Since I don't intend to argue this as a) it would take too long, and b) it is my personal appreciation of the current state of affairs, I would like to suggest those composers-exceptions to you - all my such exceptions of living composers write sophisticated tonal / chromatic music, and there are quite a few. Those two I mentioned above (Vine and Rautavaara) feature on the top of my preferences.

 

P.S. to the rest of the forum: Of course not all Mozart is great, but we are talking about an opus no. in the 600s for a 35 year old (Schubert in the 900s for a 31 year old). Goldsmith scored a little more than 200 films and do you know how many of them are worth listening to?... And lest we forget, a lot of the early stuff in Mozart's case was actually composed by a young child; including the first symphony which is quite good. I wonder how many here could handle and balance the classical orchestra and sonata form as well as Mozart did at age 8...

P.S.2: My musical opinions are not musical snobbery. I am not suggesting that only trained musicians can write great music. In fact, most trained musicians cannot. And Paul McCartney, Benny Anderson, and Barry Gibb for example, were infinitely more inspired than at least 2/3rds of the New Grove gang.

However, when one wishes to write for orchestra, one must be told that orchestral writing is not merely 'Melody and Accompaniment', and one is cheating only themselves (OK, and the ignoramus director who hired them), when they only look to Hans or James Newton to learn the craft, instead of the traditional masters. The greats of film did so in the past, instead of just bying a laptop and start banging away. However, what did they really know? Maybe today everybody is so much more talented and intuitive than Herrmann and Williams, they do not need Mahler, Stravinsky, Ligeti, and Saariaho. They just need Inaction Strings and Project Scam and hoopla! Music!!

If you can't notate/MIDI it yourself, it's NOT your music!

In these modern days to be vulgar, illiterate, common and vicious, seems to give a man a marvelous infinity of rights that his honest fathers never dreamed of. - Oscar Wilde
Posted on Fri, Feb 20 2015 09:16
by fahl5
Joined on Fri, Feb 04 2005, Göttingen, Posts 956

Oh come on this is definitly neither the question posed at the beginning of this thread nor anything, which still must be discussed in any way at all. Everybody can think about music and compose whatever he has fun to do so.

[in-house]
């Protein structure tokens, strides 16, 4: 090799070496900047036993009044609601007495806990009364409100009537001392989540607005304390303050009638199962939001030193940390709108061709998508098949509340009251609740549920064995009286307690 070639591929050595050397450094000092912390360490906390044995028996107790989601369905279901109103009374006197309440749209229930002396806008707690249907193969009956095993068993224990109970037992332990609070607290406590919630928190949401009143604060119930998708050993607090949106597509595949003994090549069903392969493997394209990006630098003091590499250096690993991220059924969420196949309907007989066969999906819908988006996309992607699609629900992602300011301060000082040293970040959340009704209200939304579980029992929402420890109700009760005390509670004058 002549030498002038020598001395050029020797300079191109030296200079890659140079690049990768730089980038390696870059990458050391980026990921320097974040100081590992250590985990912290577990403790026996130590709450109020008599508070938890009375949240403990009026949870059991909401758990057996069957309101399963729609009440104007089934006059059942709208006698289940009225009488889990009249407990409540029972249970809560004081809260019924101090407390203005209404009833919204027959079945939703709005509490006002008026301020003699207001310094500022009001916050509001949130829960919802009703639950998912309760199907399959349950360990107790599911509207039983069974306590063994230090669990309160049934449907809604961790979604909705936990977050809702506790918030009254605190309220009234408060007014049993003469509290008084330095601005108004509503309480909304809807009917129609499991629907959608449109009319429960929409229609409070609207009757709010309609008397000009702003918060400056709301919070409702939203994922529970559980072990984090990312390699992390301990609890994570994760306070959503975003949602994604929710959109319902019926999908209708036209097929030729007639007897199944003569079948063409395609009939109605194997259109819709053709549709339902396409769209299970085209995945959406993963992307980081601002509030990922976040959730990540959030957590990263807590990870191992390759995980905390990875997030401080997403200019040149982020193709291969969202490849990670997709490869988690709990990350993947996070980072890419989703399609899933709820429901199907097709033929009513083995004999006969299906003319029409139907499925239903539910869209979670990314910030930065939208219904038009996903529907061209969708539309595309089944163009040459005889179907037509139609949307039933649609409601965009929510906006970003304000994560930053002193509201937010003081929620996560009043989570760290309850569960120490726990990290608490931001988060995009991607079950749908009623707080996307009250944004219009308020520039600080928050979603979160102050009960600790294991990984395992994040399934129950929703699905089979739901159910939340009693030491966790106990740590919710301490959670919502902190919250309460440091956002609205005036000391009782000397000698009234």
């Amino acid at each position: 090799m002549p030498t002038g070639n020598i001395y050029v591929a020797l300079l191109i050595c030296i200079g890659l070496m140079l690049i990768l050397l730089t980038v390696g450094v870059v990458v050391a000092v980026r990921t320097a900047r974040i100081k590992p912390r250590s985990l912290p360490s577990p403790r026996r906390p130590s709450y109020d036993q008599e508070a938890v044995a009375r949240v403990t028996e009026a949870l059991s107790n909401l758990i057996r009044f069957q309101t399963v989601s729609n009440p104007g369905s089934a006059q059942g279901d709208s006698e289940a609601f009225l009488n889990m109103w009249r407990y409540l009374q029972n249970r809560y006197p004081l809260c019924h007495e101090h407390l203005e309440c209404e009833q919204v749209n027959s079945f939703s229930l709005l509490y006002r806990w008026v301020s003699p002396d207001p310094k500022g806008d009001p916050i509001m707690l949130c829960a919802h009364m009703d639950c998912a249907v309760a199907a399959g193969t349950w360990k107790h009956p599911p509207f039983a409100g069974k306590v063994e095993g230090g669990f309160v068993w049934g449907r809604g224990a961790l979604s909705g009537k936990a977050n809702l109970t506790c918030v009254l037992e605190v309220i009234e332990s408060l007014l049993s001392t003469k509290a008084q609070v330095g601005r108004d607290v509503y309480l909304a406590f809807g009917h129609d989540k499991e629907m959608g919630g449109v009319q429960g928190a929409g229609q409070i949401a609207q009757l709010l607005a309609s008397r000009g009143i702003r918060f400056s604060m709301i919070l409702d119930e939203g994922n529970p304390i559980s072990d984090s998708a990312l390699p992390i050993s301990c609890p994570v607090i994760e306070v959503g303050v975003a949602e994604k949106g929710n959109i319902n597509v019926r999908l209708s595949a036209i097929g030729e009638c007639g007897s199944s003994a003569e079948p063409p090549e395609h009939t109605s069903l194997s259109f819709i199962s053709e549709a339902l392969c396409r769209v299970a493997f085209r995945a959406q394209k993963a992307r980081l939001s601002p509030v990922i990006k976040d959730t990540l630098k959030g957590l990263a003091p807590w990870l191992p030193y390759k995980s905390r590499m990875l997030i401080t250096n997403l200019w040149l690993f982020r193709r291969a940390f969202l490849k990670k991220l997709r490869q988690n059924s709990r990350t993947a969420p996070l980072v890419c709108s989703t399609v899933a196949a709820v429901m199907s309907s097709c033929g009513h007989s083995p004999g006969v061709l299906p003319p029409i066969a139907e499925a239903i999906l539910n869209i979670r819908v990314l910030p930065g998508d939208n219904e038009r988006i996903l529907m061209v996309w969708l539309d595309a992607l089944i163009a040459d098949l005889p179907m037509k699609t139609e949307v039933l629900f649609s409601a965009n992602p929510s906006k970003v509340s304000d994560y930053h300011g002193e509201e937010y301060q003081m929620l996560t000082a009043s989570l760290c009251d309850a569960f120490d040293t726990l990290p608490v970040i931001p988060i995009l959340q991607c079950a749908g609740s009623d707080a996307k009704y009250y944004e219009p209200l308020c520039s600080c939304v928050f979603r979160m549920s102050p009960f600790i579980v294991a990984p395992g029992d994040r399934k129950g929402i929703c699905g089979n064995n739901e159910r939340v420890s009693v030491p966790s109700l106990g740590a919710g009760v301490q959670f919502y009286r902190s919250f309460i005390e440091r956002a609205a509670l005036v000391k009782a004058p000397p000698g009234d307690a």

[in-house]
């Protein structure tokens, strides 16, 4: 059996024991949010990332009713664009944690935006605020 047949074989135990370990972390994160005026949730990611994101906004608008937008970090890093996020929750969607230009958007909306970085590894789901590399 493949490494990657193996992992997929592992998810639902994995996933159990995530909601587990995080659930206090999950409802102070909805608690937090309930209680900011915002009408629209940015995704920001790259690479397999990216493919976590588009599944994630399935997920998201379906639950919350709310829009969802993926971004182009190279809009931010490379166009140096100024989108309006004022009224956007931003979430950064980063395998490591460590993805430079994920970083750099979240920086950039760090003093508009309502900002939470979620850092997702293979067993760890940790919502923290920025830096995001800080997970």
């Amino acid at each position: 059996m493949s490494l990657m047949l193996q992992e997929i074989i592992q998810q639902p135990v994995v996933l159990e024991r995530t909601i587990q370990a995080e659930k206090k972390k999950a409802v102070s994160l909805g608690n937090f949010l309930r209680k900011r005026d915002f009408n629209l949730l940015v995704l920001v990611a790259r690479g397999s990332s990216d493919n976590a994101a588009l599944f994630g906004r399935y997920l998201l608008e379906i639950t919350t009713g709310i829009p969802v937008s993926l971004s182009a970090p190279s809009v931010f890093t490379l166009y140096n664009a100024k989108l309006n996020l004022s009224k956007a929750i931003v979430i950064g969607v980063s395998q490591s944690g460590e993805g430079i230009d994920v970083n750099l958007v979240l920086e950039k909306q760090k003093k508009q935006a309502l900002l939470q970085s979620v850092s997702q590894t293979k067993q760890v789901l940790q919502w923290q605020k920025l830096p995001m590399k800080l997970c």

And if he wants to convince anyone of anything concerning music the only argument that counts are the ears which are interested and enjoys listening.

"Modernism" is definitly a problem of the 20th century and became history in the "postmodernism" of the 90th. That is already more than 20 Years ago. Now we are so free that you can write good or awful tonal or atonal music how much you ever want to.

If anything might be intersting to discuss is the question,

a) if the money some at least hope/wish or dream to earn by doing filmmusic is really the only esthetic value which is left, or

b) if there is any other reason what music might be about, what obviously seems to be true for those who uses VSL-Samples for traditional Orchestral-repertoire without expecting any huge Hollywood-payments (instead of just illustrating one or another imaginated Filmcue with VSL-Samples and dreaming to be discoverd as the second Hans Zimmer once)

However for me those tonal-atonal-discussions sound more than odd today and completly offtopic in this thread here. Better produce some good music of whatever concept you like in the time you spent writing things like this here.

http://libraries.resampled.de/index.php
four parallel interpretations of ambitious classical scores with up to twelve different Libraries

http://beethoven.resampled.de
currently the first four Symphonies of L.v.Beethoven completly recorded with the finest available orchestra samplelibraries (BBCSO, SSO, STO)

http://klassik-resampled.de
Currently 4330 mp3 with more than a whole Week (=more than 8 Days /=nearly 200 hours) of sample based interpretations of complete Scores from 7 Centuries
Posted on Fri, Feb 20 2015 11:46
by Errikos
Joined on Tue, Jun 12 2007, Posts 1107

Originally Posted by: fahl5 Go to Quoted Post

However for me those tonal-atonal-discussions sound more than odd today and completly offtopic in this thread here. Better produce some good music of whatever concept you like in the time you spent writing things like this here.

If that is what you understood from my post, then perhaps a course in the english language would not be amiss?